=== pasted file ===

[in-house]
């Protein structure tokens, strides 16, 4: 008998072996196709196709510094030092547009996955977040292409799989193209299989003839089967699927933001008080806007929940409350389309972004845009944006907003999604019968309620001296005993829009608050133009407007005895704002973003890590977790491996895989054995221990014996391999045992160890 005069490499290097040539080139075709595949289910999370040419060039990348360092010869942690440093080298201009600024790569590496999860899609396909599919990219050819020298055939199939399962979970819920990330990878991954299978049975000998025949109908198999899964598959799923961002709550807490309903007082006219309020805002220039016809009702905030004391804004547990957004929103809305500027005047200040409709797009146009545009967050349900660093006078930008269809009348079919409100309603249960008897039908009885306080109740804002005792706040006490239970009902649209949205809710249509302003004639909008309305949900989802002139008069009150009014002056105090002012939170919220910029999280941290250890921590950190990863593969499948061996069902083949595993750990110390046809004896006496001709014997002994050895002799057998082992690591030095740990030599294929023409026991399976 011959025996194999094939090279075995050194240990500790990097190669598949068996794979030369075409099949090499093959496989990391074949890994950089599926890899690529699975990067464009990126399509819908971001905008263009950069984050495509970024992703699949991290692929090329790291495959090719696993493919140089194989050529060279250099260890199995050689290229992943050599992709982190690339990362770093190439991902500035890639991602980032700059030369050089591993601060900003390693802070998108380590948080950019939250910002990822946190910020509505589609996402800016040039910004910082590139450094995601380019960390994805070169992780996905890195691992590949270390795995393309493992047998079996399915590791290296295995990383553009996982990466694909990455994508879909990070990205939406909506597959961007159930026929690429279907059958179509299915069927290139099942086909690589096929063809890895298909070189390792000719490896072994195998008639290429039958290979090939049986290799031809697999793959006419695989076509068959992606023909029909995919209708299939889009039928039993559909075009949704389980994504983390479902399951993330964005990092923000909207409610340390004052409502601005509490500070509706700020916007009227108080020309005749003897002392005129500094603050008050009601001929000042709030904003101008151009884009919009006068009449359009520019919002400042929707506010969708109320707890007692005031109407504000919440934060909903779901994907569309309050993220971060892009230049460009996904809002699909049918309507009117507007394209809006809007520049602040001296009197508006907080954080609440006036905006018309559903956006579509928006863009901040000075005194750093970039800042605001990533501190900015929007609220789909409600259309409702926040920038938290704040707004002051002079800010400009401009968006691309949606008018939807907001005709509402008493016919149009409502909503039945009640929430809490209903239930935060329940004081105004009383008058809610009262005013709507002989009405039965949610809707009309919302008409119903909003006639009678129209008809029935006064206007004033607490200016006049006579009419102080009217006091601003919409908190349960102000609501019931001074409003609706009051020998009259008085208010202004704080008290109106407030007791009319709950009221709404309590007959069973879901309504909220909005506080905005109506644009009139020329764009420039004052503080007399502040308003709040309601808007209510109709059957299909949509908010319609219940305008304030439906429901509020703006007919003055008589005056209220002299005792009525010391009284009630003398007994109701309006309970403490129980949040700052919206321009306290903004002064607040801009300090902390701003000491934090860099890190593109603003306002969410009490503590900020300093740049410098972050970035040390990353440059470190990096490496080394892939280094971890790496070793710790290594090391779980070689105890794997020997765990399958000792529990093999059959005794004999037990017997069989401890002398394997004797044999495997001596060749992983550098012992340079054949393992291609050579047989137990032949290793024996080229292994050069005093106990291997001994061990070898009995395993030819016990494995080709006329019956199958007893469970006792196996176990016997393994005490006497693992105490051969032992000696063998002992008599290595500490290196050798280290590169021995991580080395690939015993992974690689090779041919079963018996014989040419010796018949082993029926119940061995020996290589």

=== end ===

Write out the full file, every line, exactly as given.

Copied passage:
[in-house]
């Protein structure tokens, strides 16, 4: 008998072996196709196709510094030092547009996955977040292409799989193209299989003839089967699927933001008080806007929940409350389309972004845009944006907003999604019968309620001296005993829009608050133009407007005895704002973003890590977790491996895989054995221990014996391999045992160890 005069490499290097040539080139075709595949289910999370040419060039990348360092010869942690440093080298201009600024790569590496999860899609396909599919990219050819020298055939199939399962979970819920990330990878991954299978049975000998025949109908198999899964598959799923961002709550807490309903007082006219309020805002220039016809009702905030004391804004547990957004929103809305500027005047200040409709797009146009545009967050349900660093006078930008269809009348079919409100309603249960008897039908009885306080109740804002005792706040006490239970009902649209949205809710249509302003004639909008309305949900989802002139008069009150009014002056105090002012939170919220910029999280941290250890921590950190990863593969499948061996069902083949595993750990110390046809004896006496001709014997002994050895002799057998082992690591030095740990030599294929023409026991399976 011959025996194999094939090279075995050194240990500790990097190669598949068996794979030369075409099949090499093959496989990391074949890994950089599926890899690529699975990067464009990126399509819908971001905008263009950069984050495509970024992703699949991290692929090329790291495959090719696993493919140089194989050529060279250099260890199995050689290229992943050599992709982190690339990362770093190439991902500035890639991602980032700059030369050089591993601060900003390693802070998108380590948080950019939250910002990822946190910020509505589609996402800016040039910004910082590139450094995601380019960390994805070169992780996905890195691992590949270390795995393309493992047998079996399915590791290296295995990383553009996982990466694909990455994508879909990070990205939406909506597959961007159930026929690429279907059958179509299915069927290139099942086909690589096929063809890895298909070189390792000719490896072994195998008639290429039958290979090939049986290799031809697999793959006419695989076509068959992606023909029909995919209708299939889009039928039993559909075009949704389980994504983390479902399951993330964005990092923000909207409610340390004052409502601005509490500070509706700020916007009227108080020309005749003897002392005129500094603050008050009601001929000042709030904003101008151009884009919009006068009449359009520019919002400042929707506010969708109320707890007692005031109407504000919440934060909903779901994907569309309050993220971060892009230049460009996904809002699909049918309507009117507007394209809006809007520049602040001296009197508006907080954080609440006036905006018309559903956006579509928006863009901040000075005194750093970039800042605001990533501190900015929007609220789909409600259309409702926040920038938290704040707004002051002079800010400009401009968006691309949606008018939807907001005709509402008493016919149009409502909503039945009640929430809490209903239930935060329940004081105004009383008058809610009262005013709507002989009405039965949610809707009309919302008409119903909003006639009678129209008809029935006064206007004033607490200016006049006579009419102080009217006091601003919409908190349960102000609501019931001074409003609706009051020998009259008085208010202004704080008290109106407030007791009319709950009221709404309590007959069973879901309504909220909005506080905005109506644009009139020329764009420039004052503080007399502040308003709040309601808007209510109709059957299909949509908010319609219940305008304030439906429901509020703006007919003055008589005056209220002299005792009525010391009284009630003398007994109701309006309970403490129980949040700052919206321009306290903004002064607040801009300090902390701003000491934090860099890190593109603003306002969410009490503590900020300093740049410098972050970035040390990353440059470190990096490496080394892939280094971890790496070793710790290594090391779980070689105890794997020997765990399958000792529990093999059959005794004999037990017997069989401890002398394997004797044999495997001596060749992983550098012992340079054949393992291609050579047989137990032949290793024996080229292994050069005093106990291997001994061990070898009995395993030819016990494995080709006329019956199958007893469970006792196996176990016997393994005490006497693992105490051969032992000696063998002992008599290595500490290196050798280290590169021995991580080395690939015993992974690689090779041919079963018996014989040419010796018949082993029926119940061995020996290589």